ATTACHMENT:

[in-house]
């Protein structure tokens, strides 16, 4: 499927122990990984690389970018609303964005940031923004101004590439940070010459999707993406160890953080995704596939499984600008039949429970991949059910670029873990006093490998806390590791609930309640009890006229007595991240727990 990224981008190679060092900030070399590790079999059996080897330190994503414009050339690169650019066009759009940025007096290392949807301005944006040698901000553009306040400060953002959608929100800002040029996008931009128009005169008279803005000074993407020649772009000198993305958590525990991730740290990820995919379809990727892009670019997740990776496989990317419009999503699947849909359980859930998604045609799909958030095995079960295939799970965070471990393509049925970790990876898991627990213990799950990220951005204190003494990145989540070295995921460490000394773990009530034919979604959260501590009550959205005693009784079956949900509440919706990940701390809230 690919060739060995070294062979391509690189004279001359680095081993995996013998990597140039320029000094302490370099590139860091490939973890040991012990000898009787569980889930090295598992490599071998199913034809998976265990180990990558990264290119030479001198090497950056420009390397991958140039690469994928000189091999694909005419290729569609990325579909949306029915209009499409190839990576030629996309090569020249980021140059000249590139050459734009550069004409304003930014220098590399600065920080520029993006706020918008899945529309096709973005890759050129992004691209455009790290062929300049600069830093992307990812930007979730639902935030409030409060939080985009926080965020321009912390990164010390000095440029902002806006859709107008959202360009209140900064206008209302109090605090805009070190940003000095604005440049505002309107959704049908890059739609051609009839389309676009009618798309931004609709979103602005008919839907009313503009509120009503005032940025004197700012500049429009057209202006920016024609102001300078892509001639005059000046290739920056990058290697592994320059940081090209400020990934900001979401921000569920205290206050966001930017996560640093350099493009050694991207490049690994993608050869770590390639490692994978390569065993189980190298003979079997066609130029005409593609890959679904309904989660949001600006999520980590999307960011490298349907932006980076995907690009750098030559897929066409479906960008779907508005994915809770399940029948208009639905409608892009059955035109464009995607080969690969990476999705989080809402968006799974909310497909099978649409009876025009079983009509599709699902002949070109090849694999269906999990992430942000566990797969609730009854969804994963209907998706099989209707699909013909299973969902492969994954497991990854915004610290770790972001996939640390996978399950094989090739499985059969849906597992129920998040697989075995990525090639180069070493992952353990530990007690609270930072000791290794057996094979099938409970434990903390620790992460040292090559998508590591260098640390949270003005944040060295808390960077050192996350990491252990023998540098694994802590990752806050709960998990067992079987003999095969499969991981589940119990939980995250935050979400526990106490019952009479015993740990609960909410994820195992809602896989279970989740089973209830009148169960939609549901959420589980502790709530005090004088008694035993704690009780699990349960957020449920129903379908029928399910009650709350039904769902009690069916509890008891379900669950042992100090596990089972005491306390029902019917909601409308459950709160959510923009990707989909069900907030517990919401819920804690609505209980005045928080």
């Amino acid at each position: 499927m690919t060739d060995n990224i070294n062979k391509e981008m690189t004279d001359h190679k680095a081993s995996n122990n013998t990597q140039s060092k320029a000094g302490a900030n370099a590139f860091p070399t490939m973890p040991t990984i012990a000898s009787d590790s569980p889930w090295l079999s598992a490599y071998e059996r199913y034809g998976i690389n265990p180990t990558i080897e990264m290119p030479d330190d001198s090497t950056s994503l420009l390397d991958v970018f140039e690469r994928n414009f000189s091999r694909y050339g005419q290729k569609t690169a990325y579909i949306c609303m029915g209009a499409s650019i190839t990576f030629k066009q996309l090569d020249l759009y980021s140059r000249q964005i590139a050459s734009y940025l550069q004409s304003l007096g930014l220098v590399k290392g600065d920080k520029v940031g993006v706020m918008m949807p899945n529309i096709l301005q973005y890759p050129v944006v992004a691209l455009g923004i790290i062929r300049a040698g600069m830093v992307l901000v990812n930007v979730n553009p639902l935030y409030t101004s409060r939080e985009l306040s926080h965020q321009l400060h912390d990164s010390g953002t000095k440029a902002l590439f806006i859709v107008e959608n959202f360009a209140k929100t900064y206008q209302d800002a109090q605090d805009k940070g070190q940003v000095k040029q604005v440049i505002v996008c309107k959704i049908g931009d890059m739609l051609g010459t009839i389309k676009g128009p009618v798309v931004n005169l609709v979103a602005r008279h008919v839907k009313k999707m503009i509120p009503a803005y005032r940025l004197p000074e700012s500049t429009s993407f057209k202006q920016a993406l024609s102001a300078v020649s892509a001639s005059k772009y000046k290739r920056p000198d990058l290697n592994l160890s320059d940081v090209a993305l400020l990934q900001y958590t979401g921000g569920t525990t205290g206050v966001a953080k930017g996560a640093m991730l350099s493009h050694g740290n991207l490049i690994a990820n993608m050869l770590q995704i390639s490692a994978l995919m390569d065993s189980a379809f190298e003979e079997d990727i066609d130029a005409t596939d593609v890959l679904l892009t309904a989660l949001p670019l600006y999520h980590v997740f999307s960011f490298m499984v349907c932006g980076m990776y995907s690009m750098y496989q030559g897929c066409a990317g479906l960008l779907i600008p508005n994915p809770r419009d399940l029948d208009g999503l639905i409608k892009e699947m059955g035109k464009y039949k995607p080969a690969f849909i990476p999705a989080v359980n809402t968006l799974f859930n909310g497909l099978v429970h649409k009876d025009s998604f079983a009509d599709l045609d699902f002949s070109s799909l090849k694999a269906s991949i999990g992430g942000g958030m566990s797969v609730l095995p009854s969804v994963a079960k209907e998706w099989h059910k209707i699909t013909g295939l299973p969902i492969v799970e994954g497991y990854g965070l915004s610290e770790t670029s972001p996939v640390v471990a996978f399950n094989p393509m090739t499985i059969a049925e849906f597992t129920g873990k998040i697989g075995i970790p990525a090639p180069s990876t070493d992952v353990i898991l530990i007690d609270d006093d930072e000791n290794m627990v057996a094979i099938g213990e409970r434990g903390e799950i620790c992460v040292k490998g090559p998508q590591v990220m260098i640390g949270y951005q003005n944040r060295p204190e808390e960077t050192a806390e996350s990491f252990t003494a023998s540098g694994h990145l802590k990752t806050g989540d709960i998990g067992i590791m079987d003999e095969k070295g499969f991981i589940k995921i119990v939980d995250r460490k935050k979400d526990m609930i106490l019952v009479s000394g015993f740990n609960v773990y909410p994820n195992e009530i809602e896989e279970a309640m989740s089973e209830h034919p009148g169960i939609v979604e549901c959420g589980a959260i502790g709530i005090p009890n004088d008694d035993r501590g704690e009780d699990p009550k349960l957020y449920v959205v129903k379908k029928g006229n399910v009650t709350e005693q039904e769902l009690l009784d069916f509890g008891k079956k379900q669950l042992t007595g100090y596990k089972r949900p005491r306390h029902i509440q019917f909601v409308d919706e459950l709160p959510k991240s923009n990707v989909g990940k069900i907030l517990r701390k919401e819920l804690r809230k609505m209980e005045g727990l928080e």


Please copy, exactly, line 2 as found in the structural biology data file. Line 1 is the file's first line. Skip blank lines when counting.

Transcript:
């Protein structure tokens, strides 16, 4: 499927122990990984690389970018609303964005940031923004101004590439940070010459999707993406160890953080995704596939499984600008039949429970991949059910670029873990006093490998806390590791609930309640009890006229007595991240727990 990224981008190679060092900030070399590790079999059996080897330190994503414009050339690169650019066009759009940025007096290392949807301005944006040698901000553009306040400060953002959608929100800002040029996008931009128009005169008279803005000074993407020649772009000198993305958590525990991730740290990820995919379809990727892009670019997740990776496989990317419009999503699947849909359980859930998604045609799909958030095995079960295939799970965070471990393509049925970790990876898991627990213990799950990220951005204190003494990145989540070295995921460490000394773990009530034919979604959260501590009550959205005693009784079956949900509440919706990940701390809230 690919060739060995070294062979391509690189004279001359680095081993995996013998990597140039320029000094302490370099590139860091490939973890040991012990000898009787569980889930090295598992490599071998199913034809998976265990180990990558990264290119030479001198090497950056420009390397991958140039690469994928000189091999694909005419290729569609990325579909949306029915209009499409190839990576030629996309090569020249980021140059000249590139050459734009550069004409304003930014220098590399600065920080520029993006706020918008899945529309096709973005890759050129992004691209455009790290062929300049600069830093992307990812930007979730639902935030409030409060939080985009926080965020321009912390990164010390000095440029902002806006859709107008959202360009209140900064206008209302109090605090805009070190940003000095604005440049505002309107959704049908890059739609051609009839389309676009009618798309931004609709979103602005008919839907009313503009509120009503005032940025004197700012500049429009057209202006920016024609102001300078892509001639005059000046290739920056990058290697592994320059940081090209400020990934900001979401921000569920205290206050966001930017996560640093350099493009050694991207490049690994993608050869770590390639490692994978390569065993189980190298003979079997066609130029005409593609890959679904309904989660949001600006999520980590999307960011490298349907932006980076995907690009750098030559897929066409479906960008779907508005994915809770399940029948208009639905409608892009059955035109464009995607080969690969990476999705989080809402968006799974909310497909099978649409009876025009079983009509599709699902002949070109090849694999269906999990992430942000566990797969609730009854969804994963209907998706099989209707699909013909299973969902492969994954497991990854915004610290770790972001996939640390996978399950094989090739499985059969849906597992129920998040697989075995990525090639180069070493992952353990530990007690609270930072000791290794057996094979099938409970434990903390620790992460040292090559998508590591260098640390949270003005944040060295808390960077050192996350990491252990023998540098694994802590990752806050709960998990067992079987003999095969499969991981589940119990939980995250935050979400526990106490019952009479015993740990609960909410994820195992809602896989279970989740089973209830009148169960939609549901959420589980502790709530005090004088008694035993704690009780699990349960957020449920129903379908029928399910009650709350039904769902009690069916509890008891379900669950042992100090596990089972005491306390029902019917909601409308459950709160959510923009990707989909069900907030517990919401819920804690609505209980005045928080």